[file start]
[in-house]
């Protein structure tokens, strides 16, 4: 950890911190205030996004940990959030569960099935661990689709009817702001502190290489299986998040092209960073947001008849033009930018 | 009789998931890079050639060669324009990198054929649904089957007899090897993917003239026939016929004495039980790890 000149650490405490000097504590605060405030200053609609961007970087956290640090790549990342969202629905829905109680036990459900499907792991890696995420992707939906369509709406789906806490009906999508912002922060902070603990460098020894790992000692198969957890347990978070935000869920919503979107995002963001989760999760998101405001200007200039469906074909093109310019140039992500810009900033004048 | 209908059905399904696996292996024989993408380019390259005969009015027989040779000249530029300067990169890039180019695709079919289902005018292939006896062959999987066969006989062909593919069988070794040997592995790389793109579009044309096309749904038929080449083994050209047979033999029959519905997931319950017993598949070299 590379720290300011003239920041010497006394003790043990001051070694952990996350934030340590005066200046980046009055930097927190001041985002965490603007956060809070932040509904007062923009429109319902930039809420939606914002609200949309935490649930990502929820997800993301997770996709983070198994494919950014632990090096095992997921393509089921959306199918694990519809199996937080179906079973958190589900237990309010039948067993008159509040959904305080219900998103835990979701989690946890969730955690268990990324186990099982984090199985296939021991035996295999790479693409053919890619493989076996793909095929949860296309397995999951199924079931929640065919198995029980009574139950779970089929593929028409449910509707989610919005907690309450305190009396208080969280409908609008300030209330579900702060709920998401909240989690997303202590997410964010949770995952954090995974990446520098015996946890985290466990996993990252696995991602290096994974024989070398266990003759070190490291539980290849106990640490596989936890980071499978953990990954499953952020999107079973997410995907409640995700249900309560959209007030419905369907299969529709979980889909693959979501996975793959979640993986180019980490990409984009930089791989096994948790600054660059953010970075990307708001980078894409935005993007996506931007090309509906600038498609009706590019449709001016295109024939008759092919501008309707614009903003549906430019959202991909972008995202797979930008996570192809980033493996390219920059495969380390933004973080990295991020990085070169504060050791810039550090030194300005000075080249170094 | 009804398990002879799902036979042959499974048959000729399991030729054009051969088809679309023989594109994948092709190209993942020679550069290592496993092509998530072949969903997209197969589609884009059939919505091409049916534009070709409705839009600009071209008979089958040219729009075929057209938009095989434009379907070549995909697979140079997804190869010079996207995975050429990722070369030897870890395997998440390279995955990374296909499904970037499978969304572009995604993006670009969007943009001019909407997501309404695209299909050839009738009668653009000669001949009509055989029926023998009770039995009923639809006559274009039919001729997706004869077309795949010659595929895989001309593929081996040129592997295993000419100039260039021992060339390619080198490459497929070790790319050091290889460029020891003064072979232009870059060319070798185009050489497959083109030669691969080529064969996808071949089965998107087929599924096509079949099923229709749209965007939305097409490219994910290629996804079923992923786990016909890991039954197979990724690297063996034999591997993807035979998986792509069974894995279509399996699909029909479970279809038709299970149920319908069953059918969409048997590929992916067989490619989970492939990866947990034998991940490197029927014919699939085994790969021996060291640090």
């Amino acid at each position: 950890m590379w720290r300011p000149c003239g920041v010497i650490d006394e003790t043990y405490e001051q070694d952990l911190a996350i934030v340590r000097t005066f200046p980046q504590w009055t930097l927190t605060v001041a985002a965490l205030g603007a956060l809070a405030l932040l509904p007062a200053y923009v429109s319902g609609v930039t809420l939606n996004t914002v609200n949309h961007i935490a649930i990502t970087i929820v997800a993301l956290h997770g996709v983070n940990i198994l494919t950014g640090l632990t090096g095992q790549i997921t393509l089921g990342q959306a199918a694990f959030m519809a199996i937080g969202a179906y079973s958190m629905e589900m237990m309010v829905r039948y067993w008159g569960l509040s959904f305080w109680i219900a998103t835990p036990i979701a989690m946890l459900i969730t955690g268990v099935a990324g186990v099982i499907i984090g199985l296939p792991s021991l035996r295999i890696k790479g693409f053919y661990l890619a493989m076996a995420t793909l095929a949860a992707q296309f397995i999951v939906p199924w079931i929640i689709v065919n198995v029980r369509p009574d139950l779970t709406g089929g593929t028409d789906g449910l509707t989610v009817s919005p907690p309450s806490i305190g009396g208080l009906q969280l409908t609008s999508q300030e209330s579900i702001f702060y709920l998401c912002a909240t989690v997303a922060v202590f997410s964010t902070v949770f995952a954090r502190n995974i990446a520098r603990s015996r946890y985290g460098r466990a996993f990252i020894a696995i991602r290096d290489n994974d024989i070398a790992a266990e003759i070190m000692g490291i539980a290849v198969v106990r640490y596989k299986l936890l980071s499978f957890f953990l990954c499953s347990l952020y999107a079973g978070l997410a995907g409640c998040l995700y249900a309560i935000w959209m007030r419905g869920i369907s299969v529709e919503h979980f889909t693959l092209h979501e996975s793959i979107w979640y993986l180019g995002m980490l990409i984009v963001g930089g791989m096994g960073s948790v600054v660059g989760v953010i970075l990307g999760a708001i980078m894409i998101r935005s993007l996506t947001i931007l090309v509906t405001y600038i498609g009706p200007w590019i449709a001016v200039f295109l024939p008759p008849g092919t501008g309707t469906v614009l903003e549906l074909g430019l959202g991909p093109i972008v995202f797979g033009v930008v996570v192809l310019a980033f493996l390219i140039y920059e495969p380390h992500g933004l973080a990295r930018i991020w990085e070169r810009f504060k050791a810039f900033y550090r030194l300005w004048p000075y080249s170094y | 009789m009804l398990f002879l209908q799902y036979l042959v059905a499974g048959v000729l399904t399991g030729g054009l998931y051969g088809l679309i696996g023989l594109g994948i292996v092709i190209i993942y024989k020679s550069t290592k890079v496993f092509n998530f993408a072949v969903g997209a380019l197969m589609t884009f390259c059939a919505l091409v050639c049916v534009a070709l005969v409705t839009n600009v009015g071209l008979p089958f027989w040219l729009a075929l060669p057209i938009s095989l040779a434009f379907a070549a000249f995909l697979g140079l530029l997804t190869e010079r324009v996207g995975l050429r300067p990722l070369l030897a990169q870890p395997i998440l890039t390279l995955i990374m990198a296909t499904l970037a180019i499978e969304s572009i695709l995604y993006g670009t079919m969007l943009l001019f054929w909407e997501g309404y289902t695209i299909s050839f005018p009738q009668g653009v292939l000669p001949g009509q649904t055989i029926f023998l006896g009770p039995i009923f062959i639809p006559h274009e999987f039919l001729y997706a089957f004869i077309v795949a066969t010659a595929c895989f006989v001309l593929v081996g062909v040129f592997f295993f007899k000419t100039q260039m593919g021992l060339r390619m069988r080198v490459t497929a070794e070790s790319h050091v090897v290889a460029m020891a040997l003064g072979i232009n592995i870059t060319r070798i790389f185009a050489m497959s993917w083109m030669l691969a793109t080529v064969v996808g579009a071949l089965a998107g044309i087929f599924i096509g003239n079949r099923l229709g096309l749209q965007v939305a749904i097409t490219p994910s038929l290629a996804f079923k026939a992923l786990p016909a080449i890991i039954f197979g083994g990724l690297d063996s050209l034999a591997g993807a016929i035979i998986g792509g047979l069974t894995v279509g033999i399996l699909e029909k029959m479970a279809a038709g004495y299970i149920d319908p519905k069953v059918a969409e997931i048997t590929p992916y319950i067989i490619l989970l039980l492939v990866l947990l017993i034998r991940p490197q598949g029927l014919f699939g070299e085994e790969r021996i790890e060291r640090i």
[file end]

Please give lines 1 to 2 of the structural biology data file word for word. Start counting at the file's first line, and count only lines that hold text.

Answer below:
[in-house]
């Protein structure tokens, strides 16, 4: 950890911190205030996004940990959030569960099935661990689709009817702001502190290489299986998040092209960073947001008849033009930018 | 009789998931890079050639060669324009990198054929649904089957007899090897993917003239026939016929004495039980790890 000149650490405490000097504590605060405030200053609609961007970087956290640090790549990342969202629905829905109680036990459900499907792991890696995420992707939906369509709406789906806490009906999508912002922060902070603990460098020894790992000692198969957890347990978070935000869920919503979107995002963001989760999760998101405001200007200039469906074909093109310019140039992500810009900033004048 | 209908059905399904696996292996024989993408380019390259005969009015027989040779000249530029300067990169890039180019695709079919289902005018292939006896062959999987066969006989062909593919069988070794040997592995790389793109579009044309096309749904038929080449083994050209047979033999029959519905997931319950017993598949070299 590379720290300011003239920041010497006394003790043990001051070694952990996350934030340590005066200046980046009055930097927190001041985002965490603007956060809070932040509904007062923009429109319902930039809420939606914002609200949309935490649930990502929820997800993301997770996709983070198994494919950014632990090096095992997921393509089921959306199918694990519809199996937080179906079973958190589900237990309010039948067993008159509040959904305080219900998103835990979701989690946890969730955690268990990324186990099982984090199985296939021991035996295999790479693409053919890619493989076996793909095929949860296309397995999951199924079931929640065919198995029980009574139950779970089929593929028409449910509707989610919005907690309450305190009396208080969280409908609008300030209330579900702060709920998401909240989690997303202590997410964010949770995952954090995974990446520098015996946890985290466990996993990252696995991602290096994974024989070398266990003759070190490291539980290849106990640490596989936890980071499978953990990954499953952020999107079973997410995907409640995700249900309560959209007030419905369907299969529709979980889909693959979501996975793959979640993986180019980490990409984009930089791989096994948790600054660059953010970075990307708001980078894409935005993007996506931007090309509906600038498609009706590019449709001016295109024939008759092919501008309707614009903003549906430019959202991909972008995202797979930008996570192809980033493996390219920059495969380390933004973080990295991020990085070169504060050791810039550090030194300005000075080249170094 | 009804398990002879799902036979042959499974048959000729399991030729054009051969088809679309023989594109994948092709190209993942020679550069290592496993092509998530072949969903997209197969589609884009059939919505091409049916534009070709409705839009600009071209008979089958040219729009075929057209938009095989434009379907070549995909697979140079997804190869010079996207995975050429990722070369030897870890395997998440390279995955990374296909499904970037499978969304572009995604993006670009969007943009001019909407997501309404695209299909050839009738009668653009000669001949009509055989029926023998009770039995009923639809006559274009039919001729997706004869077309795949010659595929895989001309593929081996040129592997295993000419100039260039021992060339390619080198490459497929070790790319050091290889460029020891003064072979232009870059060319070798185009050489497959083109030669691969080529064969996808071949089965998107087929599924096509079949099923229709749209965007939305097409490219994910290629996804079923992923786990016909890991039954197979990724690297063996034999591997993807035979998986792509069974894995279509399996699909029909479970279809038709299970149920319908069953059918969409048997590929992916067989490619989970492939990866947990034998991940490197029927014919699939085994790969021996060291640090």